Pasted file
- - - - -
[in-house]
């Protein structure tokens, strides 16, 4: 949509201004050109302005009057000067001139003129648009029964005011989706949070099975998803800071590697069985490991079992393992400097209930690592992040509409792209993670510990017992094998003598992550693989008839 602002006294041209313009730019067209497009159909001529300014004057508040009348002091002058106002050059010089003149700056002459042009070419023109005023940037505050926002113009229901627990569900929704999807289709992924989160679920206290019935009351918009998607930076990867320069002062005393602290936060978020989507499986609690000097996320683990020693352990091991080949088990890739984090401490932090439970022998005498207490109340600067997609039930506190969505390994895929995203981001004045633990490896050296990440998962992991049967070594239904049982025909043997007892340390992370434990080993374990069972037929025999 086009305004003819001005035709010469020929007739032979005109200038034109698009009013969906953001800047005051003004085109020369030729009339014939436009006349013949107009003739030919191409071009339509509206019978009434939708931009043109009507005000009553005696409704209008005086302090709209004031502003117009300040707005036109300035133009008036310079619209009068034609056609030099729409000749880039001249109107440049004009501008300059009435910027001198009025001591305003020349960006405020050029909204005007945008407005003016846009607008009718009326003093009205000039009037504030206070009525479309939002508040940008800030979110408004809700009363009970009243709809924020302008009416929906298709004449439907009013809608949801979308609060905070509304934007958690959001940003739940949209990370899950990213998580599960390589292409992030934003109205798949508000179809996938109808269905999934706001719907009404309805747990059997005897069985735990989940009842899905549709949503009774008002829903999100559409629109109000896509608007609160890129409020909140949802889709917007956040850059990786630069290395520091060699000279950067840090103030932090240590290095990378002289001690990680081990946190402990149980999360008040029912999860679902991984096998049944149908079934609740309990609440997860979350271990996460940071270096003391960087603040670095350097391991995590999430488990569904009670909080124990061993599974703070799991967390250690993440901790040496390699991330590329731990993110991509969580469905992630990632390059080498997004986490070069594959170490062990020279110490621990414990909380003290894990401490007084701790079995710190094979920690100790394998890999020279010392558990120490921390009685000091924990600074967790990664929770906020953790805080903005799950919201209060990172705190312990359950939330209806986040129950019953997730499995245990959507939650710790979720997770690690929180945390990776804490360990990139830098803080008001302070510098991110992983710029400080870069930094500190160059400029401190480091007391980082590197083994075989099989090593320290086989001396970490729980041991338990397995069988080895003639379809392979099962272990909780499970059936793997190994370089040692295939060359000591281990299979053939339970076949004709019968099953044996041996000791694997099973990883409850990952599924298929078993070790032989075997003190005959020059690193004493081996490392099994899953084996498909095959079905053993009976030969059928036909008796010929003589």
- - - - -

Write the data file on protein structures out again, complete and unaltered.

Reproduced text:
[in-house]
């Protein structure tokens, strides 16, 4: 949509201004050109302005009057000067001139003129648009029964005011989706949070099975998803800071590697069985490991079992393992400097209930690592992040509409792209993670510990017992094998003598992550693989008839 602002006294041209313009730019067209497009159909001529300014004057508040009348002091002058106002050059010089003149700056002459042009070419023109005023940037505050926002113009229901627990569900929704999807289709992924989160679920206290019935009351918009998607930076990867320069002062005393602290936060978020989507499986609690000097996320683990020693352990091991080949088990890739984090401490932090439970022998005498207490109340600067997609039930506190969505390994895929995203981001004045633990490896050296990440998962992991049967070594239904049982025909043997007892340390992370434990080993374990069972037929025999 086009305004003819001005035709010469020929007739032979005109200038034109698009009013969906953001800047005051003004085109020369030729009339014939436009006349013949107009003739030919191409071009339509509206019978009434939708931009043109009507005000009553005696409704209008005086302090709209004031502003117009300040707005036109300035133009008036310079619209009068034609056609030099729409000749880039001249109107440049004009501008300059009435910027001198009025001591305003020349960006405020050029909204005007945008407005003016846009607008009718009326003093009205000039009037504030206070009525479309939002508040940008800030979110408004809700009363009970009243709809924020302008009416929906298709004449439907009013809608949801979308609060905070509304934007958690959001940003739940949209990370899950990213998580599960390589292409992030934003109205798949508000179809996938109808269905999934706001719907009404309805747990059997005897069985735990989940009842899905549709949503009774008002829903999100559409629109109000896509608007609160890129409020909140949802889709917007956040850059990786630069290395520091060699000279950067840090103030932090240590290095990378002289001690990680081990946190402990149980999360008040029912999860679902991984096998049944149908079934609740309990609440997860979350271990996460940071270096003391960087603040670095350097391991995590999430488990569904009670909080124990061993599974703070799991967390250690993440901790040496390699991330590329731990993110991509969580469905992630990632390059080498997004986490070069594959170490062990020279110490621990414990909380003290894990401490007084701790079995710190094979920690100790394998890999020279010392558990120490921390009685000091924990600074967790990664929770906020953790805080903005799950919201209060990172705190312990359950939330209806986040129950019953997730499995245990959507939650710790979720997770690690929180945390990776804490360990990139830098803080008001302070510098991110992983710029400080870069930094500190160059400029401190480091007391980082590197083994075989099989090593320290086989001396970490729980041991338990397995069988080895003639379809392979099962272990909780499970059936793997190994370089040692295939060359000591281990299979053939339970076949004709019968099953044996041996000791694997099973990883409850990952599924298929078993070790032989075997003190005959020059690193004493081996490392099994899953084996498909095959079905053993009976030969059928036909008796010929003589």